President Francois Hollande Responds To The Nice Attack, Calling It An Act Of Terrorism
Once more, France is reeling from a deadly massacre, this time in Nice, France, after a man drove a white panel truck through a crowd of people during a Bastille Day fireworks display in the city late Thursday night. Addressing the press following the tragic and violent incident, which left at least 84 people dead, according to The Guardian, French president Francois Hollande responded to the Nice attack, saying it had "all the elements to be called a terrorist attack."
Referring back to the horrific terrorist attack in Paris in November, Hollande said,
Once again, horror has struck France. In Nice this evening, a truck plowed into the crowd who was there to watch the July 14 fireworks, with the intention of killing, crushing and massacring...This attack has all the elements to be called a terrorist attack, and is once again an act of absolute violence. It is clear that we have to do everything in our power to fight this terrorist plague.
Hollande went on to explain that the man driving the truck had been shot dead by police during his rampage, and that authorities were still trying to determine if he acted alone, had accomplices, and/or any ties to terrorist groups. According to CNN, several outlets have reported that the I.D. found on the driver indicated he was a 31-year-old French-Tunisian man who was a resident of Nice. A source told CNN that the man was known to authorities as a petty criminal, but "was not on the radar" for any terrorist-related activity or ties.
Witnesses of the attack have described a scene of utter shock and horror, as the truck sped into the crowd just as the fireworks show was approaching its end. Habiba Sbai, a Tunisian woman who has been living in Nice for 20 years, told TIME, that she and her husband fled to their apartment near the event for safety following the attack, and that they were shaken and horrified by what they saw:
There were bodies, bodies everywhere. I saw a baby lying dead in front of me. After seeing that, I cannot sleep. I cannot work.
Witness Nader El Shafer told BBC News that at first, he thought the attack was some kind of accident, before he realized that the driver was actually intending to kill as many people as he could:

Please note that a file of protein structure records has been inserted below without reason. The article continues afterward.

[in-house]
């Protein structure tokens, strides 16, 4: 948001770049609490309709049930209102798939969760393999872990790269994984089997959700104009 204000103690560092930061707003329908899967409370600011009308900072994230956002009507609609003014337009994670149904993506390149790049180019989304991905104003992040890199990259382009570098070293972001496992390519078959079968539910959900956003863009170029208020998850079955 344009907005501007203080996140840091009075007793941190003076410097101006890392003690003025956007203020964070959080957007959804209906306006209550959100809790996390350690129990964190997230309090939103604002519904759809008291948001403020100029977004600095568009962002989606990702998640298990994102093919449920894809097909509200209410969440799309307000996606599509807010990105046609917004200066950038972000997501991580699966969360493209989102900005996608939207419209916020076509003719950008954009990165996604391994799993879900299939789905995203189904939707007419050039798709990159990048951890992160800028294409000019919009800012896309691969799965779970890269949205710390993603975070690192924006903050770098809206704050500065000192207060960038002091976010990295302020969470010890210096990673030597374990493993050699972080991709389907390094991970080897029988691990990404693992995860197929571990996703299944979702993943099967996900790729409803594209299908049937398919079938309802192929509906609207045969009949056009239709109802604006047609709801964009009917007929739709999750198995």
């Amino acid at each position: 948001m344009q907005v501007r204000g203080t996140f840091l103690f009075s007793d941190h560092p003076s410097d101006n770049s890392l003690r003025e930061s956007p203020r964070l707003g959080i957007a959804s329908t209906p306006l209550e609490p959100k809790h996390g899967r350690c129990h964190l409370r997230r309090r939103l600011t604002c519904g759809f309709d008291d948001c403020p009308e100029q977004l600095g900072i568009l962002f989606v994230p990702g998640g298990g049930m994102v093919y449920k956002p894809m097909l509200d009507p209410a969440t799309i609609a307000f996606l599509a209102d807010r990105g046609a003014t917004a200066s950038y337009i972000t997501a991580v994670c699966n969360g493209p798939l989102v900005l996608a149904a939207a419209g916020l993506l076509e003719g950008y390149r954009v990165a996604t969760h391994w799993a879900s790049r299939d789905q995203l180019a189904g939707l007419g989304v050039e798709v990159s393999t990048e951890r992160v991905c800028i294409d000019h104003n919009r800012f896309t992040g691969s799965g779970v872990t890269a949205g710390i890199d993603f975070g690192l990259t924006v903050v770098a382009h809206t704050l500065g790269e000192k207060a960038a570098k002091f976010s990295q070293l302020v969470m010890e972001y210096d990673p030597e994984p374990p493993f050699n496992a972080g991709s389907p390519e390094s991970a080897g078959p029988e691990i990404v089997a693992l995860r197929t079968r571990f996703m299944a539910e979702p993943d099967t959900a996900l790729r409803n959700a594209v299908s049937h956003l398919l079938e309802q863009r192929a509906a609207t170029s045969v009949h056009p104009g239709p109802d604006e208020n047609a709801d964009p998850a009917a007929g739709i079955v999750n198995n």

We thought at the beginning it was just an accident, but then I saw him pulling out his gun and trying to shoot a group of policemen who were coming running towards him. I saw him for about one minute — face to-face — but he was not looking at me. He was looking out of the window, appearing very nervous.
I kept yelling at him, waving with my hand, trying to tell him that there were a lot of dead people underneath his truck. But he did not give any attention to anyone outside the truck. Police killed him straight away — they didn't wait to negotiate —they just opened fire on him.
According to The Telegraph the state of emergency that Hollande had instituted throughout the country following the November terror attacks in Paris was expected to be lifted shortly. In light of the attack in Nice, the state of emergency designation has been extended for at least another three months. Hollande also announced that France would be stepping up military activity in Syria and Iraq, in an effort to further fight against ISIS. Airstrikes in both countries led by France and the United States have been successful at regaining ISIS-controlled territory, though if the Nice attack does indeed turn out to be associated with the terrorist group, it will prove that France is clearly still a very active ISIS target.
According to The Daily Mail, ISIS lost 12 percent of its territory in Iraq and Syria within the first six months of 2016. That means that the group's ability to have a physical area in which to train terrorists, raise money, and generally take up political space has diminished — though the extensive network of radicals around the world continues to be strong. It's likely that, as the group is pushed back and its land re-claimed, the likelihood of terrorist attacks carried out by its members in other countries are more likely to occur. (It is still unclear, however, whether the Nice attack specifically was carried out on behalf of a terrorist group.)
As ISIS struggles to maintain its presence in Syria and Iraq, it seems inevitable that it will instead focus on foreign attacks in an attempt to gain back some power. But Clint Watts, a senior fellow at the Foreign Policy Research Institute (FPRI), wrote in a blog post that terrorist attacks in other countries also serve as a way of attracting further funding for its cause:
The Islamic State’s rapid pace of violence may come at a time when they need to find a new home for the brand. Their caliphate revenues and oil production continue to dry up. They will need to shift to illicit schemes and donations to survive. Successful attacks attract investors.
As the world waits to learn more about this tragic, brutal attack, it seems as though France must once again figure out a way to emerge from the horror of terrorism, and figure out how to move forward. And, in the meantime, the rest of the world will stand in solidarity.